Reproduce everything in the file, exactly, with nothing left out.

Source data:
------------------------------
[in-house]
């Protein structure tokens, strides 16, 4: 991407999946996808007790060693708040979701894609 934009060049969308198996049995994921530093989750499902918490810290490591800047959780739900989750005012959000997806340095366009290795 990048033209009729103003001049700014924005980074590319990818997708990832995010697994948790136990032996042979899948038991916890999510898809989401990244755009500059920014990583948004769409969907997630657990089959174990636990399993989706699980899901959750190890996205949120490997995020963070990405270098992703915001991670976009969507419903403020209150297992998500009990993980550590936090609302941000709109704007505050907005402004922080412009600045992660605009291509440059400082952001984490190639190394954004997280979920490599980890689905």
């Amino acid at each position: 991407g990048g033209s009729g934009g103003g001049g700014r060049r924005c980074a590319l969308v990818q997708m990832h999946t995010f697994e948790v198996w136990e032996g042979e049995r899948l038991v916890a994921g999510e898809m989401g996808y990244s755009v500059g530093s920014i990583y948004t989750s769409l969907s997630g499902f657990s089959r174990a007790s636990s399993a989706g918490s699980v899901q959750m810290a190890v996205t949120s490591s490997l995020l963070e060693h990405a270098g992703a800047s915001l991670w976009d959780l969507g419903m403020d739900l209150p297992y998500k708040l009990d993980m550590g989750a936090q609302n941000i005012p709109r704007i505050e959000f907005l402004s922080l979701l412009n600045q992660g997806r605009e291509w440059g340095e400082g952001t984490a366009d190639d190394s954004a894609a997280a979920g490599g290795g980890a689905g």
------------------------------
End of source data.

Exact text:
[in-house]
């Protein structure tokens, strides 16, 4: 991407999946996808007790060693708040979701894609 934009060049969308198996049995994921530093989750499902918490810290490591800047959780739900989750005012959000997806340095366009290795 990048033209009729103003001049700014924005980074590319990818997708990832995010697994948790136990032996042979899948038991916890999510898809989401990244755009500059920014990583948004769409969907997630657990089959174990636990399993989706699980899901959750190890996205949120490997995020963070990405270098992703915001991670976009969507419903403020209150297992998500009990993980550590936090609302941000709109704007505050907005402004922080412009600045992660605009291509440059400082952001984490190639190394954004997280979920490599980890689905």
């Amino acid at each position: 991407g990048g033209s009729g934009g103003g001049g700014r060049r924005c980074a590319l969308v990818q997708m990832h999946t995010f697994e948790v198996w136990e032996g042979e049995r899948l038991v916890a994921g999510e898809m989401g996808y990244s755009v500059g530093s920014i990583y948004t989750s769409l969907s997630g499902f657990s089959r174990a007790s636990s399993a989706g918490s699980v899901q959750m810290a190890v996205t949120s490591s490997l995020l963070e060693h990405a270098g992703a800047s915001l991670w976009d959780l969507g419903m403020d739900l209150p297992y998500k708040l009990d993980m550590g989750a936090q609302n941000i005012p709109r704007i505050e959000f907005l402004s922080l979701l412009n600045q992660g997806r605009e291509w440059g340095e400082g952001t984490a366009d190639d190394s954004a894609a997280a979920g490599g290795g980890a689905g």